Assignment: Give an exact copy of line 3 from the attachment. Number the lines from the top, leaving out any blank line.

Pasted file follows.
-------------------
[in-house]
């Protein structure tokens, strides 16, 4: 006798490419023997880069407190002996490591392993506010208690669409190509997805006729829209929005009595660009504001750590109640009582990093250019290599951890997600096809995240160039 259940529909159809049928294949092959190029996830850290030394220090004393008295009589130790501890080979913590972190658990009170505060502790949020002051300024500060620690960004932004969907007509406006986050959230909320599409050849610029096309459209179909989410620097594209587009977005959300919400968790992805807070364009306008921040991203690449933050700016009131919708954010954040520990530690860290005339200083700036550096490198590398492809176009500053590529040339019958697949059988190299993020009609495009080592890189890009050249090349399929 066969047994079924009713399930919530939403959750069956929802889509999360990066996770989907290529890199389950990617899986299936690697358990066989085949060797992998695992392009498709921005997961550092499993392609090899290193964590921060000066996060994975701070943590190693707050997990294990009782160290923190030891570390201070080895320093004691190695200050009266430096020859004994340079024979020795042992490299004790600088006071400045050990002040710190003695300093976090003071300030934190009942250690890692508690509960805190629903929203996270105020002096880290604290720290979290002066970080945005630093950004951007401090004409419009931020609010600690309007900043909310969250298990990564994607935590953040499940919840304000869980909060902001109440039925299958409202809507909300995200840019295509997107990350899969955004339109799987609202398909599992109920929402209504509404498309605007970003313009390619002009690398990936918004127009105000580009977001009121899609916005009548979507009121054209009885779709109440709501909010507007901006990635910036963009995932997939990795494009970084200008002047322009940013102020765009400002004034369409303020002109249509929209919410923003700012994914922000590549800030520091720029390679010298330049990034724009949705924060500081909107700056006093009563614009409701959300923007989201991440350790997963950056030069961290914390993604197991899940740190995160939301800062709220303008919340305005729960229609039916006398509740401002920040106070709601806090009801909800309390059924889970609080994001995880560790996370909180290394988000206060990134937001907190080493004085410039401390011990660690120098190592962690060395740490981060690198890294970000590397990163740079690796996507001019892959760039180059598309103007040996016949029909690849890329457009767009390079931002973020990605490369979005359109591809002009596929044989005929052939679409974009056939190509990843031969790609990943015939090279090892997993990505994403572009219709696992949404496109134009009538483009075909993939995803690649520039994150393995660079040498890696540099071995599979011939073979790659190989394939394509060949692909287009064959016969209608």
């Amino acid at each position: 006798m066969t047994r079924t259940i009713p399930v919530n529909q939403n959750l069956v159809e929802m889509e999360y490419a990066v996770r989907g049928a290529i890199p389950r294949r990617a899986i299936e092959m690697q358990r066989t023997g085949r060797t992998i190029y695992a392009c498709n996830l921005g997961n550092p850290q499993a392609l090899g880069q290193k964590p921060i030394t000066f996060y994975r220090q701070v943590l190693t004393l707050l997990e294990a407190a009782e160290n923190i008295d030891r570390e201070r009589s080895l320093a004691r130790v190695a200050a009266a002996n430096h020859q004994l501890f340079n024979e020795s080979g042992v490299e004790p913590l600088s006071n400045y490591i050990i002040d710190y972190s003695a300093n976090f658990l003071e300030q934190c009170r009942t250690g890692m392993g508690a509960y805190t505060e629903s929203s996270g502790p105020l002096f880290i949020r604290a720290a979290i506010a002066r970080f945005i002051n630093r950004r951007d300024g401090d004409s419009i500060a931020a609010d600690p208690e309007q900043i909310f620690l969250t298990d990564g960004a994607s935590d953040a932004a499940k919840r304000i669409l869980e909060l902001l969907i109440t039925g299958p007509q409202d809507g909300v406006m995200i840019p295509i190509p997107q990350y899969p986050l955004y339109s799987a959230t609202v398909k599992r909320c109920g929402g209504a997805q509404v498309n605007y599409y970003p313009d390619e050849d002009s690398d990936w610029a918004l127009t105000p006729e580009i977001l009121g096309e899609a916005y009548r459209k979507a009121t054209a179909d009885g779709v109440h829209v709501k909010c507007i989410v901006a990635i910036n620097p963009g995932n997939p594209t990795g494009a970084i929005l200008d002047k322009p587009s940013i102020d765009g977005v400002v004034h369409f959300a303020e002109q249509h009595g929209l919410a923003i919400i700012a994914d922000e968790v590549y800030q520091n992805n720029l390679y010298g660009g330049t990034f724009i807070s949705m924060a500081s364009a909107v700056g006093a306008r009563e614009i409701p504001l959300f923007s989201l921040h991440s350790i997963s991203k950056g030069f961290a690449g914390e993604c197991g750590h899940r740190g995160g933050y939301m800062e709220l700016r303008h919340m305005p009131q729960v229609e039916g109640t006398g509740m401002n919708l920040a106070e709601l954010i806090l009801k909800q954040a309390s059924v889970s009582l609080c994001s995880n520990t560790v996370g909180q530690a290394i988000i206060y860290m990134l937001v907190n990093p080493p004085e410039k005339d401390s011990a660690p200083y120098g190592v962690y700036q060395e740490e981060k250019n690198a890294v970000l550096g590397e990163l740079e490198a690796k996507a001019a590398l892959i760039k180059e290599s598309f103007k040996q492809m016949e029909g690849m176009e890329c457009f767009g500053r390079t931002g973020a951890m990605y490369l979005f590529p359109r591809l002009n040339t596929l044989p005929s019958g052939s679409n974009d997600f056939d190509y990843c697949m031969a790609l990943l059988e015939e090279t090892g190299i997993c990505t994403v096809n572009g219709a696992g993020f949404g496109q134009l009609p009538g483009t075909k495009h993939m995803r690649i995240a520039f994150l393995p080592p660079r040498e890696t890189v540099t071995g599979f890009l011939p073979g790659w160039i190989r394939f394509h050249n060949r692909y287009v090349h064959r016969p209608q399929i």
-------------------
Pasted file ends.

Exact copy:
């Amino acid at each position: 006798m066969t047994r079924t259940i009713p399930v919530n529909q939403n959750l069956v159809e929802m889509e999360y490419a990066v996770r989907g049928a290529i890199p389950r294949r990617a899986i299936e092959m690697q358990r066989t023997g085949r060797t992998i190029y695992a392009c498709n996830l921005g997961n550092p850290q499993a392609l090899g880069q290193k964590p921060i030394t000066f996060y994975r220090q701070v943590l190693t004393l707050l997990e294990a407190a009782e160290n923190i008295d030891r570390e201070r009589s080895l320093a004691r130790v190695a200050a009266a002996n430096h020859q004994l501890f340079n024979e020795s080979g042992v490299e004790p913590l600088s006071n400045y490591i050990i002040d710190y972190s003695a300093n976090f658990l003071e300030q934190c009170r009942t250690g890692m392993g508690a509960y805190t505060e629903s929203s996270g502790p105020l002096f880290i949020r604290a720290a979290i506010a002066r970080f945005i002051n630093r950004r951007d300024g401090d004409s419009i500060a931020a609010d600690p208690e309007q900043i909310f620690l969250t298990d990564g960004a994607s935590d953040a932004a499940k919840r304000i669409l869980e909060l902001l969907i109440t039925g299958p007509q409202d809507g909300v406006m995200i840019p295509i190509p997107q990350y899969p986050l955004y339109s799987a959230t609202v398909k599992r909320c109920g929402g209504a997805q509404v498309n605007y599409y970003p313009d390619e050849d002009s690398d990936w610029a918004l127009t105000p006729e580009i977001l009121g096309e899609a916005y009548r459209k979507a009121t054209a179909d009885g779709v109440h829209v709501k909010c507007i989410v901006a990635i910036n620097p963009g995932n997939p594209t990795g494009a970084i929005l200008d002047k322009p587009s940013i102020d765009g977005v400002v004034h369409f959300a303020e002109q249509h009595g929209l919410a923003i919400i700012a994914d922000e968790v590549y800030q520091n992805n720029l390679y010298g660009g330049t990034f724009i807070s949705m924060a500081s364009a909107v700056g006093a306008r009563e614009i409701p504001l959300f923007s989201l921040h991440s350790i997963s991203k950056g030069f961290a690449g914390e993604c197991g750590h899940r740190g995160g933050y939301m800062e709220l700016r303008h919340m305005p009131q729960v229609e039916g109640t006398g509740m401002n919708l920040a106070e709601l954010i806090l009801k909800q954040a309390s059924v889970s009582l609080c994001s995880n520990t560790v996370g909180q530690a290394i988000i206060y860290m990134l937001v907190n990093p080493p004085e410039k005339d401390s011990a660690p200083y120098g190592v962690y700036q060395e740490e981060k250019n690198a890294v970000l550096g590397e990163l740079e490198a690796k996507a001019a590398l892959i760039k180059e290599s598309f103007k040996q492809m016949e029909g690849m176009e890329c457009f767009g500053r390079t931002g973020a951890m990605y490369l979005f590529p359109r591809l002009n040339t596929l044989p005929s019958g052939s679409n974009d997600f056939d190509y990843c697949m031969a790609l990943l059988e015939e090279t090892g190299i997993c990505t994403v096809n572009g219709a696992g993020f949404g496109q134009l009609p009538g483009t075909k495009h993939m995803r690649i995240a520039f994150l393995p080592p660079r040498e890696t890189v540099t071995g599979f890009l011939p073979g790659w160039i190989r394939f394509h050249n060949r692909y287009v090349h064959r016969p209608q399929i």